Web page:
News media has been an integral part of the lives of the general public for centuries now. We have seen news take different forms to reach us and increase its sphere of influence- be it the introduction of social media or the boom in the amount of content available online.
Malcolm X, a human rights activist, rightly said, “The media’s the most powerful entity on earth. They have the power to make the innocent guilty and to make the guilty innocent, and that’s power. Because they control the minds of the masses.”
Print media has not only turned colourful but also started using catchy words and phrases in its headlines. Over the years, it has been observed that the terms used in headlines have also changed. From being affirmative phrases, they have become more intriguing, attracting the attention of people.
News in newspapers is segmented into city, national, international, science and discovery, business and the old-time favourite – the sports news. However, the well-received sports page retains its position in the last pages, therefore letting all sports lovers to read from the end.
In metropolitan cities, especially: Mumbai, Delhi and Bangalore, the page 3 culture is a separate segment dedicated to the upper-class societies. The then managing director of Times of India, Vineet Jain said in an interview that Page 3 is dedicated to the glitterati. They are the movers and shakers of the world of entertainment from Hollywood to Bollywood. “Page 3 serves as an inspiring model for those who want to be like the celebrities. Page 3 has become an obsession to the reader,” he added. From readers’ choices, astrology and fashion (including kids’ fashion) are a part of the daily print media. It may be in a tabloid form of a newspaper or the regular newspaper with an All India circulation.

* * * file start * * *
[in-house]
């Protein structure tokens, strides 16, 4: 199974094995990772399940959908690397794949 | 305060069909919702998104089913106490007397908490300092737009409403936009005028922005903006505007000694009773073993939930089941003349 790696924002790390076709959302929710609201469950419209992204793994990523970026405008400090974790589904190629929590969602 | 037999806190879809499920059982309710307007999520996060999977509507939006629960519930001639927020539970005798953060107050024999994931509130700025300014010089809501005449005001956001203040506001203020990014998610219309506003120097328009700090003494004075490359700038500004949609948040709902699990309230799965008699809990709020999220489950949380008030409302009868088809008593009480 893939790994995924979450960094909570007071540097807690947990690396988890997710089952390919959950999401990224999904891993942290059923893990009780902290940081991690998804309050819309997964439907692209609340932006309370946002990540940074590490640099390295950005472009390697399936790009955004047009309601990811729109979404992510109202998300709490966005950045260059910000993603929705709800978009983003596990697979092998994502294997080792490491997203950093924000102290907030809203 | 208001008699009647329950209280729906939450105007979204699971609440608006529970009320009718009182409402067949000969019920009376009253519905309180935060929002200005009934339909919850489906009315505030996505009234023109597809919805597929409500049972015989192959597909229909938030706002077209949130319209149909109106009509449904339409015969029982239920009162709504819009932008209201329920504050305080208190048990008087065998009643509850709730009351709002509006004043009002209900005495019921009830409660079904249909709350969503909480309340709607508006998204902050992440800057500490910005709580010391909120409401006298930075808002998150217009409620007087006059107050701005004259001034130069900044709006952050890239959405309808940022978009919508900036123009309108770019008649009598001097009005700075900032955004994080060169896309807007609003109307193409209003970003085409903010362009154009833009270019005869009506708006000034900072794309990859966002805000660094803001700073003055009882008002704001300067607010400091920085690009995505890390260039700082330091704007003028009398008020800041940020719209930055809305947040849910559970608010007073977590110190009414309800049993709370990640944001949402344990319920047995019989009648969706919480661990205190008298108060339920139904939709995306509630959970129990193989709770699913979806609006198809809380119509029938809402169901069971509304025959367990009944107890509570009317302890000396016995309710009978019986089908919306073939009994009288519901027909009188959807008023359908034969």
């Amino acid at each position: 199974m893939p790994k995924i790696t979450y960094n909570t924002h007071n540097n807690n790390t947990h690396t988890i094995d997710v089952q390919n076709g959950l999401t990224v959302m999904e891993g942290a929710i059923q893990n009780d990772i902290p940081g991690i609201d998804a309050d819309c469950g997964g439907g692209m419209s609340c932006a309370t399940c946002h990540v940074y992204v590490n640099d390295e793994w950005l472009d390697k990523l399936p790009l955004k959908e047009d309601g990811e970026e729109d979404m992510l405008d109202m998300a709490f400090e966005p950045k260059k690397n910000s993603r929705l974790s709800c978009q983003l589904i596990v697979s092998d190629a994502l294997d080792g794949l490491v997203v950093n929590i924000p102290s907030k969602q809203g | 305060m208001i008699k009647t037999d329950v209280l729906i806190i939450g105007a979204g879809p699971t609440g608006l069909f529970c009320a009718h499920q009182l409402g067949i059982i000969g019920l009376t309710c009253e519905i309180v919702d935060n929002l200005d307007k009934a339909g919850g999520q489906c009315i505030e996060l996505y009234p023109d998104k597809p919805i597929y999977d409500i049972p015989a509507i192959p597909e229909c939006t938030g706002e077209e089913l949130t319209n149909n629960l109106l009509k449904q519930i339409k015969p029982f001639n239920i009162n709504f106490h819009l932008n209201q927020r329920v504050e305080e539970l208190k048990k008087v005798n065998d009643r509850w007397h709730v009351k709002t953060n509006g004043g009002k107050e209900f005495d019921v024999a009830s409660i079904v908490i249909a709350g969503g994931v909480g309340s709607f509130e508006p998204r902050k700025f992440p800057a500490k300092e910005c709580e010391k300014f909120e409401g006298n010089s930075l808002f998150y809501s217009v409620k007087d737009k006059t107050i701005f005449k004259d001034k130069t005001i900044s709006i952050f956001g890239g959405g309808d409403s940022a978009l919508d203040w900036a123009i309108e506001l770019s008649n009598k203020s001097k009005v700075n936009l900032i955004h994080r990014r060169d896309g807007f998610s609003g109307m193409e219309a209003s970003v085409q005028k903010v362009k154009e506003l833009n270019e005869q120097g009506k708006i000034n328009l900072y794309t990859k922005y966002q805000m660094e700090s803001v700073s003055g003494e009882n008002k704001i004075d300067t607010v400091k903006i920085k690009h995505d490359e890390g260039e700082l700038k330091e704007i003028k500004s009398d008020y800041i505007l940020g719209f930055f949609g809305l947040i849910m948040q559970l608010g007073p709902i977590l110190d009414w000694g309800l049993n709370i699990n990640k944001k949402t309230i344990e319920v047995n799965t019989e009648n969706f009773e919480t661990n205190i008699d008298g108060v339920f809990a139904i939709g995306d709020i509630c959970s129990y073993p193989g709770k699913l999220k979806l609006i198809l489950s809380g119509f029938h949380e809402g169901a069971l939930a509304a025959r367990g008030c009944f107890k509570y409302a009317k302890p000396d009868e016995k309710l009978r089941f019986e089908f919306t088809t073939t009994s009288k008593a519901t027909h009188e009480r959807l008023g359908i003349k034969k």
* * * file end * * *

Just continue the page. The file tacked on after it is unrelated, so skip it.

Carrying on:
There are some segments in the newspapers dedicated to Kids activities, education and careers every week, which makes the newspaper-reading more wholesome.
Financial newspapers have also included book reviews and topics on life, heritage, weaves of India, travel, and how the world of advertisement is changing the consumer interest. These subjects have become a Sunday brunch for avid readers.
Many readers have moved to apps for reading the news. But many also say that the routine of a good morning mug of coffee or tea along with a newspaper sets the tone of the day on a new high. This daily habit cannot be replaced by any online services.
Many still prefer the print media even though most of the European countries and the United States saw a drastic decline in newspaper circulation. According to figures from the Audit Bureau of Circulation (ABC), newspaper circulation fell by 12% in the UK, 7% in the US, and 3% in Germany and France. India, however, experienced an increase in circulation by 12% despite the escalation of online services.
Magazines are also rapid in improving their content from dealing with specifics like finance, business and stocks to the most darling of today’s avid investors – the Mutual Funds to help them improve their readership.